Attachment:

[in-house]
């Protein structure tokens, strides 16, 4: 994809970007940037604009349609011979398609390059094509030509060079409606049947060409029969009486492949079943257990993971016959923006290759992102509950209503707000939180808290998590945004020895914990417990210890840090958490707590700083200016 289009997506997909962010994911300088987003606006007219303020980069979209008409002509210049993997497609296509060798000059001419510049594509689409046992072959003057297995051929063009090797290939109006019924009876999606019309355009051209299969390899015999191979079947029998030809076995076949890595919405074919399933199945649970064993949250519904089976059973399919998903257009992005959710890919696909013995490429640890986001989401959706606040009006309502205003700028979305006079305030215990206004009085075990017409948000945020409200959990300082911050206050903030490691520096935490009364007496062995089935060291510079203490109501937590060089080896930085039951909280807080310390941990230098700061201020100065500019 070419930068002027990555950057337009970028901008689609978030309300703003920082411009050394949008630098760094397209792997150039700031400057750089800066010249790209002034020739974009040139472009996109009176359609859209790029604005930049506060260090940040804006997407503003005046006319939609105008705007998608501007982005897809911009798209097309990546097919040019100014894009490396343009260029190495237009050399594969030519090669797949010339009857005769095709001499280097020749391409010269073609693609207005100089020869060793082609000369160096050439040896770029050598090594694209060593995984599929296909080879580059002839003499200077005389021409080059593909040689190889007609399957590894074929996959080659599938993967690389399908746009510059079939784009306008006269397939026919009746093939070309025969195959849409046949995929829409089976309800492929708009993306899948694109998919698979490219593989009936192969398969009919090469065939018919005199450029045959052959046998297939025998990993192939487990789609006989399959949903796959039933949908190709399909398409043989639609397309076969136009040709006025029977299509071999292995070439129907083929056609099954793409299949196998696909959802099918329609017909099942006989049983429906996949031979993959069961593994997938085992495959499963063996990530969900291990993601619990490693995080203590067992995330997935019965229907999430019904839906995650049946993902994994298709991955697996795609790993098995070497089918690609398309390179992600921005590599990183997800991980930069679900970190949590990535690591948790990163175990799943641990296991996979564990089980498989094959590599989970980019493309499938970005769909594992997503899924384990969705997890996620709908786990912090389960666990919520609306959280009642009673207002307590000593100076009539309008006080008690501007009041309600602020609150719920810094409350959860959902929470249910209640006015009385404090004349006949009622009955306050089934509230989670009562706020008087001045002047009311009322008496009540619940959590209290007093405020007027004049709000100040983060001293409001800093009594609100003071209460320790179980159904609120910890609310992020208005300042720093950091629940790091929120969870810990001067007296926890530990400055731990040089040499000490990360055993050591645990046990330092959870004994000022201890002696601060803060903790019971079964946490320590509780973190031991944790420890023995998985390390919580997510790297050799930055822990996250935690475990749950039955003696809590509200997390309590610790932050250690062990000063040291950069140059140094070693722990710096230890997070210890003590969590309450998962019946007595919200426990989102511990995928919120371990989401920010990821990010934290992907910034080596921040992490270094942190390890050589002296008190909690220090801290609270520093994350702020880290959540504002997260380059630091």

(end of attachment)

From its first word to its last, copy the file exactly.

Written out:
[in-house]
């Protein structure tokens, strides 16, 4: 994809970007940037604009349609011979398609390059094509030509060079409606049947060409029969009486492949079943257990993971016959923006290759992102509950209503707000939180808290998590945004020895914990417990210890840090958490707590700083200016 289009997506997909962010994911300088987003606006007219303020980069979209008409002509210049993997497609296509060798000059001419510049594509689409046992072959003057297995051929063009090797290939109006019924009876999606019309355009051209299969390899015999191979079947029998030809076995076949890595919405074919399933199945649970064993949250519904089976059973399919998903257009992005959710890919696909013995490429640890986001989401959706606040009006309502205003700028979305006079305030215990206004009085075990017409948000945020409200959990300082911050206050903030490691520096935490009364007496062995089935060291510079203490109501937590060089080896930085039951909280807080310390941990230098700061201020100065500019 070419930068002027990555950057337009970028901008689609978030309300703003920082411009050394949008630098760094397209792997150039700031400057750089800066010249790209002034020739974009040139472009996109009176359609859209790029604005930049506060260090940040804006997407503003005046006319939609105008705007998608501007982005897809911009798209097309990546097919040019100014894009490396343009260029190495237009050399594969030519090669797949010339009857005769095709001499280097020749391409010269073609693609207005100089020869060793082609000369160096050439040896770029050598090594694209060593995984599929296909080879580059002839003499200077005389021409080059593909040689190889007609399957590894074929996959080659599938993967690389399908746009510059079939784009306008006269397939026919009746093939070309025969195959849409046949995929829409089976309800492929708009993306899948694109998919698979490219593989009936192969398969009919090469065939018919005199450029045959052959046998297939025998990993192939487990789609006989399959949903796959039933949908190709399909398409043989639609397309076969136009040709006025029977299509071999292995070439129907083929056609099954793409299949196998696909959802099918329609017909099942006989049983429906996949031979993959069961593994997938085992495959499963063996990530969900291990993601619990490693995080203590067992995330997935019965229907999430019904839906995650049946993902994994298709991955697996795609790993098995070497089918690609398309390179992600921005590599990183997800991980930069679900970190949590990535690591948790990163175990799943641990296991996979564990089980498989094959590599989970980019493309499938970005769909594992997503899924384990969705997890996620709908786990912090389960666990919520609306959280009642009673207002307590000593100076009539309008006080008690501007009041309600602020609150719920810094409350959860959902929470249910209640006015009385404090004349006949009622009955306050089934509230989670009562706020008087001045002047009311009322008496009540619940959590209290007093405020007027004049709000100040983060001293409001800093009594609100003071209460320790179980159904609120910890609310992020208005300042720093950091629940790091929120969870810990001067007296926890530990400055731990040089040499000490990360055993050591645990046990330092959870004994000022201890002696601060803060903790019971079964946490320590509780973190031991944790420890023995998985390390919580997510790297050799930055822990996250935690475990749950039955003696809590509200997390309590610790932050250690062990000063040291950069140059140094070693722990710096230890997070210890003590969590309450998962019946007595919200426990989102511990995928919120371990989401920010990821990010934290992907910034080596921040992490270094942190390890050589002296008190909690220090801290609270520093994350702020880290959540504002997260380059630091």